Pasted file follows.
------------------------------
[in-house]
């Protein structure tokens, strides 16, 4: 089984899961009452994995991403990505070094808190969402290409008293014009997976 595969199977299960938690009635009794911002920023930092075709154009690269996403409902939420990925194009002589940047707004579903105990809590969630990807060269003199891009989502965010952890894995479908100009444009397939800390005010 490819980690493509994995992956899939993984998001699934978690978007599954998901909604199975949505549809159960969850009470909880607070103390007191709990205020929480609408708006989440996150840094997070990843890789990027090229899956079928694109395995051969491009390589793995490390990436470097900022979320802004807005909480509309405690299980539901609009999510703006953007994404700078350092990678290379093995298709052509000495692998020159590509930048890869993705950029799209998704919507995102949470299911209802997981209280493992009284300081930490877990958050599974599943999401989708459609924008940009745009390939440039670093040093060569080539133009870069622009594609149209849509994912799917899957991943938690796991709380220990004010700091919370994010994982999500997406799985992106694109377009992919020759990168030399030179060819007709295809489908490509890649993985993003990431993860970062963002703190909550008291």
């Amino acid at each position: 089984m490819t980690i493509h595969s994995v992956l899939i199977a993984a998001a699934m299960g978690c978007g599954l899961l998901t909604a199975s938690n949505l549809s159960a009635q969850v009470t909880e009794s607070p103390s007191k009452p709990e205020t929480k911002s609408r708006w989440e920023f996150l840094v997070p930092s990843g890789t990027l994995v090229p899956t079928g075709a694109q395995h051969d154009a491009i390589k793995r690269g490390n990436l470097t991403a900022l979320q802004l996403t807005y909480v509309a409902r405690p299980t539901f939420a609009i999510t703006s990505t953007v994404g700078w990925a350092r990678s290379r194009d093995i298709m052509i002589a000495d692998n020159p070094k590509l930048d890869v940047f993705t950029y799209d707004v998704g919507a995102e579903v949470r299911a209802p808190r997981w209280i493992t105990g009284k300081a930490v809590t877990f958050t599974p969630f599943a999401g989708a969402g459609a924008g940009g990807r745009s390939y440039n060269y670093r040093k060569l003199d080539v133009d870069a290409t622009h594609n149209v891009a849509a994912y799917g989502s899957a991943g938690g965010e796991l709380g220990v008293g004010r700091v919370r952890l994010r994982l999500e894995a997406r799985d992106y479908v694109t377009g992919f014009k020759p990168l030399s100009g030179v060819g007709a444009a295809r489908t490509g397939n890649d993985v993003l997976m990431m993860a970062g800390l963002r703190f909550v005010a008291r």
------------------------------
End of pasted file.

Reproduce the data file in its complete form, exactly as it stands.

[in-house]
């Protein structure tokens, strides 16, 4: 089984899961009452994995991403990505070094808190969402290409008293014009997976 595969199977299960938690009635009794911002920023930092075709154009690269996403409902939420990925194009002589940047707004579903105990809590969630990807060269003199891009989502965010952890894995479908100009444009397939800390005010 490819980690493509994995992956899939993984998001699934978690978007599954998901909604199975949505549809159960969850009470909880607070103390007191709990205020929480609408708006989440996150840094997070990843890789990027090229899956079928694109395995051969491009390589793995490390990436470097900022979320802004807005909480509309405690299980539901609009999510703006953007994404700078350092990678290379093995298709052509000495692998020159590509930048890869993705950029799209998704919507995102949470299911209802997981209280493992009284300081930490877990958050599974599943999401989708459609924008940009745009390939440039670093040093060569080539133009870069622009594609149209849509994912799917899957991943938690796991709380220990004010700091919370994010994982999500997406799985992106694109377009992919020759990168030399030179060819007709295809489908490509890649993985993003990431993860970062963002703190909550008291």
């Amino acid at each position: 089984m490819t980690i493509h595969s994995v992956l899939i199977a993984a998001a699934m299960g978690c978007g599954l899961l998901t909604a199975s938690n949505l549809s159960a009635q969850v009470t909880e009794s607070p103390s007191k009452p709990e205020t929480k911002s609408r708006w989440e920023f996150l840094v997070p930092s990843g890789t990027l994995v090229p899956t079928g075709a694109q395995h051969d154009a491009i390589k793995r690269g490390n990436l470097t991403a900022l979320q802004l996403t807005y909480v509309a409902r405690p299980t539901f939420a609009i999510t703006s990505t953007v994404g700078w990925a350092r990678s290379r194009d093995i298709m052509i002589a000495d692998n020159p070094k590509l930048d890869v940047f993705t950029y799209d707004v998704g919507a995102e579903v949470r299911a209802p808190r997981w209280i493992t105990g009284k300081a930490v809590t877990f958050t599974p969630f599943a999401g989708a969402g459609a924008g940009g990807r745009s390939y440039n060269y670093r040093k060569l003199d080539v133009d870069a290409t622009h594609n149209v891009a849509a994912y799917g989502s899957a991943g938690g965010e796991l709380g220990v008293g004010r700091v919370r952890l994010r994982l999500e894995a997406r799985d992106y479908v694109t377009g992919f014009k020759p990168l030399s100009g030179v060819g007709a444009a295809r489908t490509g397939n890649d993985v993003l997976m990431m993860a970062g800390l963002r703190f909550v005010a008291r």